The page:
The news that Microsoft was developing Outlook Premium was first reported in February by ZDNet's Mary Jo Foley. The company confirmed it was piloting a premium version of Outlook and experimenting with the idea of offering custom domains.
However, it was unclear whether customers would ever receive the service.
"Outlook.com Premium is not an existing offering, it is an experiment that we are piloting," Redmond reported at the time. "We're always investigating new features based on the wants and needs of our users, and we have nothing more to share at this time."
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Now recent updates, spotted on a landing page by Brad Sams at Thurrott.com, give greater insight into the pricing and features included in Outlook Premium. The service is currently only available via invitation, which can be requested (account login required).
The Outlook.com Premium Preview enables users to set up to five custom email address domains (e.g. [email protected]). It also simplifies the process of sharing calendars, contacts, and documents with others who have email addresses on your domain, and does not have banner ads.
Microsoft's decision to offer custom domains to Outlook users is significant. Back in April 2014, the company decided to stop allowing new users to register for its free custom domain service, effectively eliminating the option of creating custom domains on Outlook.com.
The new service is slightly different from the custom domain offering. With the old service, users were required to obtain the domain themselves. As part of the Outlook Premium service trial, Microsoft will take over this process so subscribers don't have to.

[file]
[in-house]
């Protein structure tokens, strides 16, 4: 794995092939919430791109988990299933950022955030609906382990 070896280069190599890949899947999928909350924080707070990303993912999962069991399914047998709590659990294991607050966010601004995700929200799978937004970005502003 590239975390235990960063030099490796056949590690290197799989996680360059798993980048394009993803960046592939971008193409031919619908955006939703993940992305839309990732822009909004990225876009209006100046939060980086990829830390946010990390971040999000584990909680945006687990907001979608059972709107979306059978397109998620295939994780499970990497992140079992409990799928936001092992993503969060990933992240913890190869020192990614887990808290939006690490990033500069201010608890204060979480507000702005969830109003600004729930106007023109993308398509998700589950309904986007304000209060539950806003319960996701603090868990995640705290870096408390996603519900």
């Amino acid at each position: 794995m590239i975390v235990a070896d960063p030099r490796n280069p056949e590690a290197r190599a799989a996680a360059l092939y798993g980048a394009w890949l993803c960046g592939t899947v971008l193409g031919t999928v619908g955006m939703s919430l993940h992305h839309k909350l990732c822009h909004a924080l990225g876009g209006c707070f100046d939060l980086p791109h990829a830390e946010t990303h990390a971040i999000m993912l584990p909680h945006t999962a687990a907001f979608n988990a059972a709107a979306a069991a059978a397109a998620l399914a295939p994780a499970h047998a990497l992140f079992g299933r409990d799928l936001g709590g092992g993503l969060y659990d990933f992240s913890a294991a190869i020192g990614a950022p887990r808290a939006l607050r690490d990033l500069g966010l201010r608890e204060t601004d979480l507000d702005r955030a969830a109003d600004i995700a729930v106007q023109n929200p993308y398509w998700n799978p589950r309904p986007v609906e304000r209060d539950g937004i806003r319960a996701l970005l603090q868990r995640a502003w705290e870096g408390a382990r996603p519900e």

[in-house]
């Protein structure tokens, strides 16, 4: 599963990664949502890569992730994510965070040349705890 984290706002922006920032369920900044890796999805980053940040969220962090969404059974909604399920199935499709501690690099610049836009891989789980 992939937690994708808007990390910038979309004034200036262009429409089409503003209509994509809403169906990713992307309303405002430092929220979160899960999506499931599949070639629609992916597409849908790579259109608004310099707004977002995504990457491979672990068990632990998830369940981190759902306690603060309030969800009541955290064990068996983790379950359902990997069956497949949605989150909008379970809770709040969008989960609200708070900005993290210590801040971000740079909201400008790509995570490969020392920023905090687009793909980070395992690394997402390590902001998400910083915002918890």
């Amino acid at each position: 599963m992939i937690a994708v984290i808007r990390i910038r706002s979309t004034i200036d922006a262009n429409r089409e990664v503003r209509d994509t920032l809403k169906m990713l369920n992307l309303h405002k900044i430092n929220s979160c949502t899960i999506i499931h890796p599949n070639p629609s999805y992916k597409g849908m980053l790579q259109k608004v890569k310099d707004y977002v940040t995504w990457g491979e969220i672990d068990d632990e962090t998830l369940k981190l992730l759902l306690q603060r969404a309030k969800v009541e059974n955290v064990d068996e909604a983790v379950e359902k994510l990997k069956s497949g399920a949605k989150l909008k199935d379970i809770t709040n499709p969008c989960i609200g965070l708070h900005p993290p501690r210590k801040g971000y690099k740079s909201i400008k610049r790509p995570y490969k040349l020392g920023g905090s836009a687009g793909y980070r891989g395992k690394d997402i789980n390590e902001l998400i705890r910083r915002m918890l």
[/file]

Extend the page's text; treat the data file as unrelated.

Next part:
However, after the first year, users will have to do some legwork, as the personalized domain name does not renew with the subscription for Outlook Premium or Office 365. If users want to keep their custom email address active, they can annually renew the domain name with partner GoDaddy or the registrar of their choice, which may lead to additional fees.
It's worth noting subscribers of Office 365 Small Business Essentials can add custom domains. The service's cost is $6 per month or $60 per year. That makes the Outlook Premium package a slightly less expensive option.
It seems the arrival of Outlook Premium is a sign Microsoft is branching outside advertisements to find a different means of making money from its email service. While the company has a payment model in mind, it notes testers will not be charged for their first year using Outlook Premium.
Right now, Microsoft is offering Outlook Premium for free for the first year and $4 per month after that. However, since the service is still in testing, it's possible that price point will change. Microsoft has not specified an official launch date for Outlook Premium.